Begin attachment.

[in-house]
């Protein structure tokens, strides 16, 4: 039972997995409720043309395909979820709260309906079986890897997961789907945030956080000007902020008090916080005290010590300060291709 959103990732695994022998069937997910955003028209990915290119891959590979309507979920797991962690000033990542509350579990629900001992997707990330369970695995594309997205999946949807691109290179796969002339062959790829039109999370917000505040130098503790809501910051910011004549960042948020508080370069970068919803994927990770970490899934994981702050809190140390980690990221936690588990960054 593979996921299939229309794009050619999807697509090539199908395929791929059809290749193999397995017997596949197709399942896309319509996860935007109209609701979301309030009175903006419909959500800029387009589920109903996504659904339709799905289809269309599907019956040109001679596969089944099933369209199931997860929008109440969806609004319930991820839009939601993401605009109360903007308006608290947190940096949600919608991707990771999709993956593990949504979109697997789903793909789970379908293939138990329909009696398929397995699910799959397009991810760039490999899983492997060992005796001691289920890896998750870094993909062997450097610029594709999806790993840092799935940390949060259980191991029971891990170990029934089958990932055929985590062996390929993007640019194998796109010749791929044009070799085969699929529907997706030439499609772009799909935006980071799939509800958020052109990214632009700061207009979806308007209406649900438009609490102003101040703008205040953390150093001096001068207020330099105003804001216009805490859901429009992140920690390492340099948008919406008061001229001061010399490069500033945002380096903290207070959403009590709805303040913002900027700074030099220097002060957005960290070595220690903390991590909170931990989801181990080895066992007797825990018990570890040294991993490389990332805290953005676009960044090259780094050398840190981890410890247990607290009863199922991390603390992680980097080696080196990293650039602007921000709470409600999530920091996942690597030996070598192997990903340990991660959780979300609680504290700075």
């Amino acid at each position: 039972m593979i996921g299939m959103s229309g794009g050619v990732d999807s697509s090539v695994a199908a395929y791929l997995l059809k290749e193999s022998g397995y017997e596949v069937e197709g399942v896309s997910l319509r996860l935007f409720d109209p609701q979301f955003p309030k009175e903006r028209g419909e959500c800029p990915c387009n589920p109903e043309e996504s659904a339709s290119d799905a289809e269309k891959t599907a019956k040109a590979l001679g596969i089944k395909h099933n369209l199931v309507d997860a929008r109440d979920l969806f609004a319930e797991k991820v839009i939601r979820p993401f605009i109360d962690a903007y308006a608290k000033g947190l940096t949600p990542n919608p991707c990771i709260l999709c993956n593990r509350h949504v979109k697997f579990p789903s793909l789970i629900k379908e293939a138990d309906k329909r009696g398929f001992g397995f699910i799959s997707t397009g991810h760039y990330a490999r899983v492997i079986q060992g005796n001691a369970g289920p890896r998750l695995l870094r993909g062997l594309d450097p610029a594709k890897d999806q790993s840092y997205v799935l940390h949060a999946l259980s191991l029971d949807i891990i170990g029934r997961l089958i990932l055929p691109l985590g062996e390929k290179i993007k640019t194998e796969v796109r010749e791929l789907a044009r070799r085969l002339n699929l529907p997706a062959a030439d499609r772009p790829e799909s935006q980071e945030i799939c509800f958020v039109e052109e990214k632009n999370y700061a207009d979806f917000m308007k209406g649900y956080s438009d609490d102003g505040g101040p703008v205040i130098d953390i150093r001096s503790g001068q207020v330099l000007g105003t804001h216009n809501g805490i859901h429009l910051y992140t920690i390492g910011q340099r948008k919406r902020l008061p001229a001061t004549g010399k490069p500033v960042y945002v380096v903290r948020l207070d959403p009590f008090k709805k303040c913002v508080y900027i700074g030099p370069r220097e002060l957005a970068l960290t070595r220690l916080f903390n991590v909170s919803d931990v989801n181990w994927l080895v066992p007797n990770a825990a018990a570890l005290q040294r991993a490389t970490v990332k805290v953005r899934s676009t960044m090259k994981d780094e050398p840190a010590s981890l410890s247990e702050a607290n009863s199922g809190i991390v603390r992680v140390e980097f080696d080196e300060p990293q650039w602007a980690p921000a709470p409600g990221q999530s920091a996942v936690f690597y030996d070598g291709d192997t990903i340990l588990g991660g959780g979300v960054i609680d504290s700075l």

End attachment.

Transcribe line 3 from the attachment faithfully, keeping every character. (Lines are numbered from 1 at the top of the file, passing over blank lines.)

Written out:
């Amino acid at each position: 039972m593979i996921g299939m959103s229309g794009g050619v990732d999807s697509s090539v695994a199908a395929y791929l997995l059809k290749e193999s022998g397995y017997e596949v069937e197709g399942v896309s997910l319509r996860l935007f409720d109209p609701q979301f955003p309030k009175e903006r028209g419909e959500c800029p990915c387009n589920p109903e043309e996504s659904a339709s290119d799905a289809e269309k891959t599907a019956k040109a590979l001679g596969i089944k395909h099933n369209l199931v309507d997860a929008r109440d979920l969806f609004a319930e797991k991820v839009i939601r979820p993401f605009i109360d962690a903007y308006a608290k000033g947190l940096t949600p990542n919608p991707c990771i709260l999709c993956n593990r509350h949504v979109k697997f579990p789903s793909l789970i629900k379908e293939a138990d309906k329909r009696g398929f001992g397995f699910i799959s997707t397009g991810h760039y990330a490999r899983v492997i079986q060992g005796n001691a369970g289920p890896r998750l695995l870094r993909g062997l594309d450097p610029a594709k890897d999806q790993s840092y997205v799935l940390h949060a999946l259980s191991l029971d949807i891990i170990g029934r997961l089958i990932l055929p691109l985590g062996e390929k290179i993007k640019t194998e796969v796109r010749e791929l789907a044009r070799r085969l002339n699929l529907p997706a062959a030439d499609r772009p790829e799909s935006q980071e945030i799939c509800f958020v039109e052109e990214k632009n999370y700061a207009d979806f917000m308007k209406g649900y956080s438009d609490d102003g505040g101040p703008v205040i130098d953390i150093r001096s503790g001068q207020v330099l000007g105003t804001h216009n809501g805490i859901h429009l910051y992140t920690i390492g910011q340099r948008k919406r902020l008061p001229a001061t004549g010399k490069p500033v960042y945002v380096v903290r948020l207070d959403p009590f008090k709805k303040c913002v508080y900027i700074g030099p370069r220097e002060l957005a970068l960290t070595r220690l916080f903390n991590v909170s919803d931990v989801n181990w994927l080895v066992p007797n990770a825990a018990a570890l005290q040294r991993a490389t970490v990332k805290v953005r899934s676009t960044m090259k994981d780094e050398p840190a010590s981890l410890s247990e702050a607290n009863s199922g809190i991390v603390r992680v140390e980097f080696d080196e300060p990293q650039w602007a980690p921000a709470p409600g990221q999530s920091a996942v936690f690597y030996d070598g291709d192997t990903i340990l588990g991660g959780g979300v960054i609680d504290s700075l």